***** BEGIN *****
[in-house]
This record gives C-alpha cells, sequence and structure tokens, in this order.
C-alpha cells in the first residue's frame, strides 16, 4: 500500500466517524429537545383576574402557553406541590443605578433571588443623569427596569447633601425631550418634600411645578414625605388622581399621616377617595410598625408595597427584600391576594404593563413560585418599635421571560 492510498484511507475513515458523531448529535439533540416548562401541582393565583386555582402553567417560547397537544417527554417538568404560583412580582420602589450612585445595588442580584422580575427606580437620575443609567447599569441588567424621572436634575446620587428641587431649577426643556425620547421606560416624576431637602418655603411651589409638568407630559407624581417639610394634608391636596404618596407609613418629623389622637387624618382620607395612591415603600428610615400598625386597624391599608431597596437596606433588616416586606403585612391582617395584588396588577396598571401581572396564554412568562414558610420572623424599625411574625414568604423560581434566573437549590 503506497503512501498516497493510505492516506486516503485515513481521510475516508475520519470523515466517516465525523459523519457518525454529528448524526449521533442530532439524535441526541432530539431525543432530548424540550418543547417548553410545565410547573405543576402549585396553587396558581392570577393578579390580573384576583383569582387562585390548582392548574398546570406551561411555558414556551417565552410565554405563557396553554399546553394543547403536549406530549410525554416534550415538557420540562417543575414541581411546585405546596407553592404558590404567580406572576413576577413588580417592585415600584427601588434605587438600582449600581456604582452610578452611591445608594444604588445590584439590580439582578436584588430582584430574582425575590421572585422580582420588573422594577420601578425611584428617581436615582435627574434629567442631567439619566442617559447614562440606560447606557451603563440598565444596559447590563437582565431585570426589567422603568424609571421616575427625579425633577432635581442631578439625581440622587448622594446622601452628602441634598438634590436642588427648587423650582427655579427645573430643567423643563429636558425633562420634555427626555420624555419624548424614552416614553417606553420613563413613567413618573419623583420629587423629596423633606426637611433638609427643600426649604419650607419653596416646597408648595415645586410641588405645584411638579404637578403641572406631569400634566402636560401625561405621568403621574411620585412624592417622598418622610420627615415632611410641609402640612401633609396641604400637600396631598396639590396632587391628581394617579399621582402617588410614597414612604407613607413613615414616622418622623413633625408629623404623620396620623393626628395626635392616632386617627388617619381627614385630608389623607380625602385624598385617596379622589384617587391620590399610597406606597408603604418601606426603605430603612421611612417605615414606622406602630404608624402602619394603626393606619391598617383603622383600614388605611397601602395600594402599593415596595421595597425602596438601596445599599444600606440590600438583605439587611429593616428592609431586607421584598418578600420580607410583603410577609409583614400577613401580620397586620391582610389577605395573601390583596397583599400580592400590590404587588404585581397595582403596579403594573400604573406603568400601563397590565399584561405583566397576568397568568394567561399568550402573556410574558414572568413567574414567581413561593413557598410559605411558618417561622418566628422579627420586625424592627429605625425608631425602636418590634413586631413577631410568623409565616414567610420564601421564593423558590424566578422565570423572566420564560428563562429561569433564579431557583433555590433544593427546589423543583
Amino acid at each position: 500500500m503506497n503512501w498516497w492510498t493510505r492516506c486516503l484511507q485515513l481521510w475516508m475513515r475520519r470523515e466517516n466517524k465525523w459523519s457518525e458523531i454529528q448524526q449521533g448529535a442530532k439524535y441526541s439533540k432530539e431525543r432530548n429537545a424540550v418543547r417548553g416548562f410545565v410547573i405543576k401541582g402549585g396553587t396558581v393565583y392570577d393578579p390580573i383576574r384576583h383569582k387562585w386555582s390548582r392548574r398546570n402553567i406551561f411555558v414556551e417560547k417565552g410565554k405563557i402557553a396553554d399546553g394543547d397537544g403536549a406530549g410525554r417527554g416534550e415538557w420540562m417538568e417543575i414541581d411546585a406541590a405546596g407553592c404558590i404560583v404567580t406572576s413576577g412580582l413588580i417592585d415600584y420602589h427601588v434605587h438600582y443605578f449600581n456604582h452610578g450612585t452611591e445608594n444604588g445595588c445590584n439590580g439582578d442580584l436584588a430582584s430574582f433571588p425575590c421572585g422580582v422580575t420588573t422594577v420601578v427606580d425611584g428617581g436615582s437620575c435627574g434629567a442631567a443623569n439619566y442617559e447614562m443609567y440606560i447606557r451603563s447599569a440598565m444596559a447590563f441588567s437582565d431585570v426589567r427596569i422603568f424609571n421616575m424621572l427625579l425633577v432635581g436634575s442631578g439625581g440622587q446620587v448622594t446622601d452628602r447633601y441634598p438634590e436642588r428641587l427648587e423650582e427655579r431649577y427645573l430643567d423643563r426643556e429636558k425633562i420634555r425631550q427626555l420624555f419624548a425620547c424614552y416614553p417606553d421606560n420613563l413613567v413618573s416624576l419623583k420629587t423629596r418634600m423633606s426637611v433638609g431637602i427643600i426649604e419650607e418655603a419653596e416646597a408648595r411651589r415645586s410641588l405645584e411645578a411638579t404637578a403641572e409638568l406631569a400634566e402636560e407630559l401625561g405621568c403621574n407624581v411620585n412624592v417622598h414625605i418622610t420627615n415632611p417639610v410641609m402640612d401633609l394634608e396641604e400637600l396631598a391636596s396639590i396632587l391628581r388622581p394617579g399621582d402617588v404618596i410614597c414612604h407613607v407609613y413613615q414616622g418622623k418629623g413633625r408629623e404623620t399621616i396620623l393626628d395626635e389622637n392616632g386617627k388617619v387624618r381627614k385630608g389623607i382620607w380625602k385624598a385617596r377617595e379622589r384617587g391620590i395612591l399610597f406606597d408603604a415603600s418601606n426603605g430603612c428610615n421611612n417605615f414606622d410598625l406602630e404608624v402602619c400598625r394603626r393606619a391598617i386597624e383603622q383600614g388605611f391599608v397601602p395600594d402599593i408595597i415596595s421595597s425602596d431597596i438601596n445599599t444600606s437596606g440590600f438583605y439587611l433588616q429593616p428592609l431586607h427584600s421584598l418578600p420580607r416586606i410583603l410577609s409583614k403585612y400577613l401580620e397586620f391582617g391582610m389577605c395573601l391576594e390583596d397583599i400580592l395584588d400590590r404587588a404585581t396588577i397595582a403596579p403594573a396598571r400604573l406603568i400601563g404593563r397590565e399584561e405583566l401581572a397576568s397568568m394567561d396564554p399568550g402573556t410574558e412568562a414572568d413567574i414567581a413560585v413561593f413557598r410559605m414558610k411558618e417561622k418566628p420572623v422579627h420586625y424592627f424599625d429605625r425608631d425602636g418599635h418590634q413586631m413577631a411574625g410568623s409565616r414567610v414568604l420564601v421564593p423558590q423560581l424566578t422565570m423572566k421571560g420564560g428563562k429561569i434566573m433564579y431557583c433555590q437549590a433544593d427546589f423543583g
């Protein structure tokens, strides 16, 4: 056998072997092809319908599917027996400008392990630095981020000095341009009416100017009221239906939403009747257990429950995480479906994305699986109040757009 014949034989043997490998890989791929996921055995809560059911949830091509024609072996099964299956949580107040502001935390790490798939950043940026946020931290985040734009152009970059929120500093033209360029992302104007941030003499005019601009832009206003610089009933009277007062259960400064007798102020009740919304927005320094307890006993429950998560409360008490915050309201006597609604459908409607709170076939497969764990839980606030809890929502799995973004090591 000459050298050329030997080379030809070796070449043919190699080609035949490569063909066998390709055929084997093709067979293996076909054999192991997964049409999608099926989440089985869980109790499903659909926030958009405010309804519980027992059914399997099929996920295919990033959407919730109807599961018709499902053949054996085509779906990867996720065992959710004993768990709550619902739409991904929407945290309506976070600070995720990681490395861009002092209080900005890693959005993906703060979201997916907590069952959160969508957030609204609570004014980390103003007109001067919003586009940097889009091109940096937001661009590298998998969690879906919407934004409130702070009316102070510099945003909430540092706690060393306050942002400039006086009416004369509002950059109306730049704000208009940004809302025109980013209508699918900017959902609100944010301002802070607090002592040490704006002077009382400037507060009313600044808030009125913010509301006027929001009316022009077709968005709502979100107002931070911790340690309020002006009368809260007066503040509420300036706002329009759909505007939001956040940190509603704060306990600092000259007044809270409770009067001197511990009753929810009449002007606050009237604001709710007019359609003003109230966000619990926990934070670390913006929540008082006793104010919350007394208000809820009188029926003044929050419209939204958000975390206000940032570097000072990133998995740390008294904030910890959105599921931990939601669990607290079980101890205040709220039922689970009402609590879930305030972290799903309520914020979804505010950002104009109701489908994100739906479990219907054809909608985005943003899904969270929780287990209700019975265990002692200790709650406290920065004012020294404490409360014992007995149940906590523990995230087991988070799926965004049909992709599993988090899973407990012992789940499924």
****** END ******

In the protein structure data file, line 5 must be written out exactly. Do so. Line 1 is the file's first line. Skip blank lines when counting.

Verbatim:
């Protein structure tokens, strides 16, 4: 056998072997092809319908599917027996400008392990630095981020000095341009009416100017009221239906939403009747257990429950995480479906994305699986109040757009 014949034989043997490998890989791929996921055995809560059911949830091509024609072996099964299956949580107040502001935390790490798939950043940026946020931290985040734009152009970059929120500093033209360029992302104007941030003499005019601009832009206003610089009933009277007062259960400064007798102020009740919304927005320094307890006993429950998560409360008490915050309201006597609604459908409607709170076939497969764990839980606030809890929502799995973004090591 000459050298050329030997080379030809070796070449043919190699080609035949490569063909066998390709055929084997093709067979293996076909054999192991997964049409999608099926989440089985869980109790499903659909926030958009405010309804519980027992059914399997099929996920295919990033959407919730109807599961018709499902053949054996085509779906990867996720065992959710004993768990709550619902739409991904929407945290309506976070600070995720990681490395861009002092209080900005890693959005993906703060979201997916907590069952959160969508957030609204609570004014980390103003007109001067919003586009940097889009091109940096937001661009590298998998969690879906919407934004409130702070009316102070510099945003909430540092706690060393306050942002400039006086009416004369509002950059109306730049704000208009940004809302025109980013209508699918900017959902609100944010301002802070607090002592040490704006002077009382400037507060009313600044808030009125913010509301006027929001009316022009077709968005709502979100107002931070911790340690309020002006009368809260007066503040509420300036706002329009759909505007939001956040940190509603704060306990600092000259007044809270409770009067001197511990009753929810009449002007606050009237604001709710007019359609003003109230966000619990926990934070670390913006929540008082006793104010919350007394208000809820009188029926003044929050419209939204958000975390206000940032570097000072990133998995740390008294904030910890959105599921931990939601669990607290079980101890205040709220039922689970009402609590879930305030972290799903309520914020979804505010950002104009109701489908994100739906479990219907054809909608985005943003899904969270929780287990209700019975265990002692200790709650406290920065004012020294404490409360014992007995149940906590523990995230087991988070799926965004049909992709599993988090899973407990012992789940499924």